How the United States Uses Water

How the United States Uses Water

Water usage in the United States is multi-faceted and the country is fortunate to have ample water resources compared to many other countries around the world. Water protection and conservation are still important though, because water is limited and no place is immune from drought.

Water usage in the United States has dropped significantly over time through efficiency and conservation, but more must be done to ensure stable water supplies as climate change makes precipitation and weather conditions more volatile.

The United States has immense amounts of water. The country has an estimated 4.3 percent of the world’s population yet contains more than 7 percent of global renewable freshwater resources. It is home to the largest freshwater lake system in the world, the Great Lakes, which holds 6 quadrillion gallons of water (that’s a 6 followed by 15 zeros). And the mighty Mississippi River flows at 4.4 million gallons per second (16,792 cubic meters) at its mouth in New Orleans, which supplies water to about 15 million people along the way.

As vast as the United States’ water resources are, they are not endless. This water needs to be conserved and protected, especially given that the average American water footprint – or the total amount of water directly and indirectly consumed – is nearly twice the global average. Major water resources like the Colorado River and the Ogallala Aquifer that underlie parts of eight states in the High Plains consistently experience significantly decreased water levels because human demand has outpaced natural availability.

Droughts, which mean below average levels of precipitation, can happen anywhere and quickly diminish water supplies. For example, the historically severe US Drought of 2012 covered the majority of the country and caused many water-related problems, including major crop failures. In addition, climate change will continue to impact water supplies by altering precipitation patterns. In fact, a report by the Natural Resources Defense Council and Tetra Tech found that 70 percent of US counties could face water shortages by 2050 because of pressure from climate change, population increases and economic growth. Moreover, a GAO report found that water managers in 40 out of 50 states expect water shortages in the coming 10 years, regardless of drought conditions.  All of this has major implications for how water is used in the United States.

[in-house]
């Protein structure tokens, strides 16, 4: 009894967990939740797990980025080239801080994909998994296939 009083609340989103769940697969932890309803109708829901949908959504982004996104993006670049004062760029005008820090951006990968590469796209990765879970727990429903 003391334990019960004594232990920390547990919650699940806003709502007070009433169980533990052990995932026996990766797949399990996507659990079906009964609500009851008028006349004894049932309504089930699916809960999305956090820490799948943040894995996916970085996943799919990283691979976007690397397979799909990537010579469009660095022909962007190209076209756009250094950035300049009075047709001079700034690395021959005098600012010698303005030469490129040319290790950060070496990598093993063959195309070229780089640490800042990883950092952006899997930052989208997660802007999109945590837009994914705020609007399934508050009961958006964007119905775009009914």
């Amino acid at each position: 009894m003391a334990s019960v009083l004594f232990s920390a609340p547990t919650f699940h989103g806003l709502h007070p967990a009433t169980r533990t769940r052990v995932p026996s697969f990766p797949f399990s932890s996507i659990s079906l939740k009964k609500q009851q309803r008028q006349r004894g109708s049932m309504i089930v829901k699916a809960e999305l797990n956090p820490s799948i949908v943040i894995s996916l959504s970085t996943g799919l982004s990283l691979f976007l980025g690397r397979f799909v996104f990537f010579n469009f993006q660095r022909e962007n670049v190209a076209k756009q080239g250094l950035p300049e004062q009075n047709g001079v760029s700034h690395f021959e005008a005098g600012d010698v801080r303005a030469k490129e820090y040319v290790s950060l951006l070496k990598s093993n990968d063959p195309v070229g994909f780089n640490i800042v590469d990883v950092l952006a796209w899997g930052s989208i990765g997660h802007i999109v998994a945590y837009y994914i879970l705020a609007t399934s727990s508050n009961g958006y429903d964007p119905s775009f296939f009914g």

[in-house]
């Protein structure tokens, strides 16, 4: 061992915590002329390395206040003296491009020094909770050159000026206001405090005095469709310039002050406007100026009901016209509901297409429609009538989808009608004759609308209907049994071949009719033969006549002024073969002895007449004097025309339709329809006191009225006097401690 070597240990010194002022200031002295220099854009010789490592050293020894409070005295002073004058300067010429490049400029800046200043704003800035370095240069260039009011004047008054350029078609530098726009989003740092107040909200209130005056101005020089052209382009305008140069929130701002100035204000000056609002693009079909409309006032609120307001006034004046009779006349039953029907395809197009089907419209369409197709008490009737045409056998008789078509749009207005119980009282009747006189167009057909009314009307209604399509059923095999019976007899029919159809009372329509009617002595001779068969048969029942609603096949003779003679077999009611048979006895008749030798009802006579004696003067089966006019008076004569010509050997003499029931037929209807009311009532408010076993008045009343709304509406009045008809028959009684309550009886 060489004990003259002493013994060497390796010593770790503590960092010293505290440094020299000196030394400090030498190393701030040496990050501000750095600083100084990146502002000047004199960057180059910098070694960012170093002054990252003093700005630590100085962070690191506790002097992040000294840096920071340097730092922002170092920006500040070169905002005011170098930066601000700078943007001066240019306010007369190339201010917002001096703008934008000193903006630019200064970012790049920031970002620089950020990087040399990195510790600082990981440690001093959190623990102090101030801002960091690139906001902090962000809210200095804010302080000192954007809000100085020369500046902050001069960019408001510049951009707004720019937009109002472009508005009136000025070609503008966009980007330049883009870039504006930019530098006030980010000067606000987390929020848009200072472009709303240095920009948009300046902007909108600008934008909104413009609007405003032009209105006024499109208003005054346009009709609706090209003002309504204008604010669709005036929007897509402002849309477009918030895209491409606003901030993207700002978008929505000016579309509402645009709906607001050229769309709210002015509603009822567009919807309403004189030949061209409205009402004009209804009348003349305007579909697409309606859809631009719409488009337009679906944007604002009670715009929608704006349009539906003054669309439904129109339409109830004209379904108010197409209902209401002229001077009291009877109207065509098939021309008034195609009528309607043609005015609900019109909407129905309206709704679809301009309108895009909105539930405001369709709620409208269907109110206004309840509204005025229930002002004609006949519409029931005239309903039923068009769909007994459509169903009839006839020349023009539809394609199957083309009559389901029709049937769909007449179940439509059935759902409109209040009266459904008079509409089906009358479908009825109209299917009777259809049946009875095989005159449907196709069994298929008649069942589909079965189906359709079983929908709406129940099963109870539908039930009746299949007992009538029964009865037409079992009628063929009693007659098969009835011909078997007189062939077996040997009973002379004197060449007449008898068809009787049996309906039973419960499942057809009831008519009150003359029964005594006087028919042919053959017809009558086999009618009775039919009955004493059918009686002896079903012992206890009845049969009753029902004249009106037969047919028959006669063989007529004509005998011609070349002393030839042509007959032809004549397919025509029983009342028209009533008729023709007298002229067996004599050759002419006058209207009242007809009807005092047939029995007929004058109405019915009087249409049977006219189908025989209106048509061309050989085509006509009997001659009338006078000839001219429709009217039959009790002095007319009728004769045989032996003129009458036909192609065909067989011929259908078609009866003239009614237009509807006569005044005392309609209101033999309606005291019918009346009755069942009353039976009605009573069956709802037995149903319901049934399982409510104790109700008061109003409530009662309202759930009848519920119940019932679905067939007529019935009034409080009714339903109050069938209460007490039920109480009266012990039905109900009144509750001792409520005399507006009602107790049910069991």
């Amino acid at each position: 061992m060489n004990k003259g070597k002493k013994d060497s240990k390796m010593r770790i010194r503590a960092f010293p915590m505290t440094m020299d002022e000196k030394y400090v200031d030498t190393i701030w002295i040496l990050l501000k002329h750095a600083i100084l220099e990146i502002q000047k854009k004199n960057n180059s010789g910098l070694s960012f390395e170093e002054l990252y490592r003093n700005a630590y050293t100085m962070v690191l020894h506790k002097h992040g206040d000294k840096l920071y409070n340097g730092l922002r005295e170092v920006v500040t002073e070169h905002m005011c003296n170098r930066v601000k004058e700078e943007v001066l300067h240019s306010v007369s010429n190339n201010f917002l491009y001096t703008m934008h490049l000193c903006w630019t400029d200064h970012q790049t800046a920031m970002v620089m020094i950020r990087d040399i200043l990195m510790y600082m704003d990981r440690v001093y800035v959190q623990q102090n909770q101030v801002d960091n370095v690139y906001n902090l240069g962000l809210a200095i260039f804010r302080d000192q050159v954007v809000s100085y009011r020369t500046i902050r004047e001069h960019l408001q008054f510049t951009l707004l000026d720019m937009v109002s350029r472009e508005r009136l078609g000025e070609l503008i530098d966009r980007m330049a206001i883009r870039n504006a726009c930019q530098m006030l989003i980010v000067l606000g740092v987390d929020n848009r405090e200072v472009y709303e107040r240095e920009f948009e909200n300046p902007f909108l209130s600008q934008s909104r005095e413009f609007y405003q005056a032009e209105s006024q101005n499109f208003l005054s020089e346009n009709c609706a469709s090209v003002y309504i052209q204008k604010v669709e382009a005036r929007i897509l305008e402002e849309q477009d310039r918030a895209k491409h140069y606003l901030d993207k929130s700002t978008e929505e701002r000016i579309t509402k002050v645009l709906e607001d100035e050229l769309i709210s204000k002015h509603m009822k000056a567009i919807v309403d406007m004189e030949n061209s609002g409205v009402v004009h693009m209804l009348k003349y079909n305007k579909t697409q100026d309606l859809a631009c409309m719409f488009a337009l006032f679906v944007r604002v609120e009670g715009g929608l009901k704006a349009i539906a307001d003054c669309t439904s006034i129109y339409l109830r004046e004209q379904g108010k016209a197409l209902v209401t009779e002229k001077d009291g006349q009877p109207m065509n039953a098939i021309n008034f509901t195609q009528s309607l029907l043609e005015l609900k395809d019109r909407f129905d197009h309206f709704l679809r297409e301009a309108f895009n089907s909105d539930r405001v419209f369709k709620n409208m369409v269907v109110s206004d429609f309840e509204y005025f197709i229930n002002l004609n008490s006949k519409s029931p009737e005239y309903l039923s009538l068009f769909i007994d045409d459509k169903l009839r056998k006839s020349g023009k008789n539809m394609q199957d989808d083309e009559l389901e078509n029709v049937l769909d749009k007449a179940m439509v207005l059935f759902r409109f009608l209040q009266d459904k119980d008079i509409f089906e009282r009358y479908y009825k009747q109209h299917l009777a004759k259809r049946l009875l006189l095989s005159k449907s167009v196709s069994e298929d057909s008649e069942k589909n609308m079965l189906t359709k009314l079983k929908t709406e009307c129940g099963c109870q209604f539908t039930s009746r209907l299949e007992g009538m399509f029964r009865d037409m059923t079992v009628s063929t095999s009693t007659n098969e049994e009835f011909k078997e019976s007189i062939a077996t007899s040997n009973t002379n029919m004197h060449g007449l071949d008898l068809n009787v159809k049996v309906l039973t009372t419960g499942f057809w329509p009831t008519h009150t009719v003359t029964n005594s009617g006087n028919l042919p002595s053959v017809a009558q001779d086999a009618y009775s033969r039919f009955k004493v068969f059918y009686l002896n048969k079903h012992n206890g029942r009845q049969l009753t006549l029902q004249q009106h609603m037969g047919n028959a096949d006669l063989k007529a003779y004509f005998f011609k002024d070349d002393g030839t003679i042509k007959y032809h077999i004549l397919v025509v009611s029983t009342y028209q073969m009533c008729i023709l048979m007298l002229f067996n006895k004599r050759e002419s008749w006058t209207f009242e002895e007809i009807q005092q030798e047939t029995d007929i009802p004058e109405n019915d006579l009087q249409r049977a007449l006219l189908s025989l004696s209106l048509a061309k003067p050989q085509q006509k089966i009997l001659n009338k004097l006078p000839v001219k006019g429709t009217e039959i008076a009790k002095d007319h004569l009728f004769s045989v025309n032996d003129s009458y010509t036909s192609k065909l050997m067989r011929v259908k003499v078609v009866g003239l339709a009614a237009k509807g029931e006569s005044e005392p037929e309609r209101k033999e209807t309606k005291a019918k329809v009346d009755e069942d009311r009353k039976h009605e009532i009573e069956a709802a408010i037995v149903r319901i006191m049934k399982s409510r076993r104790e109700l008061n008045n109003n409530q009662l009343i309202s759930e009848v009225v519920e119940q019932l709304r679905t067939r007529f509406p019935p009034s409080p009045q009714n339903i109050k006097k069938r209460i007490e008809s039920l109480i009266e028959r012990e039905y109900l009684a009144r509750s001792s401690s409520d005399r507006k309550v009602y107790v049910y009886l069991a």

Water Use in the United States

The United States Geological Survey (USGS) estimates that people in the US withdraw 322 billion gallons of water a day, including both fresh and saline water. (Note that these are 2015 numbers, the most recent year for which data is available.) The greatest portion of total withdrawals goes to thermoelectric power plants for cooling, with agriculture withdrawing somewhat lower volumes for crop irrigation. The third highest total amount of water goes to “public supply” (i.e., municipal and water company drinking water) which winds its way to be filtered at treatment systems each day. It’s worth stating that the treatment and movement of so much water requires massive amounts of energy, which in turn, requires massive amounts of water to produce that energy. See Table 1. below for more detail on water withdrawals by sector:

Table 1. Water Withdrawals in the United States by Sector
United States322100
Public Supply3912.1
Self-Supplied Industrial14.84.6
Self-Supply Domestic (e.g., home water wells)3.261
SOURCE: United States Geological Survey

A promising trend has emerged over the past 20 years or more with people and enterprises in the United States withdrawing and using less water. Since the previous USGS water report in 2010, the US has reduced its water withdrawals by 9 percent, which is the lowest recorded level in 45 years. Much of this is due to greater deployment of water and energy efficient fixtures, technologies and processes, yet much more must be done.

Water: Bringing it All Back Home

Most of the water that goes into a person’s house is for uses that don’t require as high level of purification, such as watering the lawn and flushing the toilet. Water that is not so contaminated can be reused as greywater for non-potable purposes as a means of wisely managing resources. The water withdrawn, some that runs through people’s showers and sinks, is potable, which means it is clean enough to drink. Water is also used for commercial and industrial purposes, for the production of the goods and services that people use daily. Clearly comprehensive water conservation goes beyond saving water at home.

In order to conserve great volumes of water, the country needs to conserve all the things that require water in their production, such as food that is eaten to clothes that are bought to energy that powers homes. This means changing the way water, wastewater and energy systems work, and changing the way people think about how water is used and consumed in everyday items and services.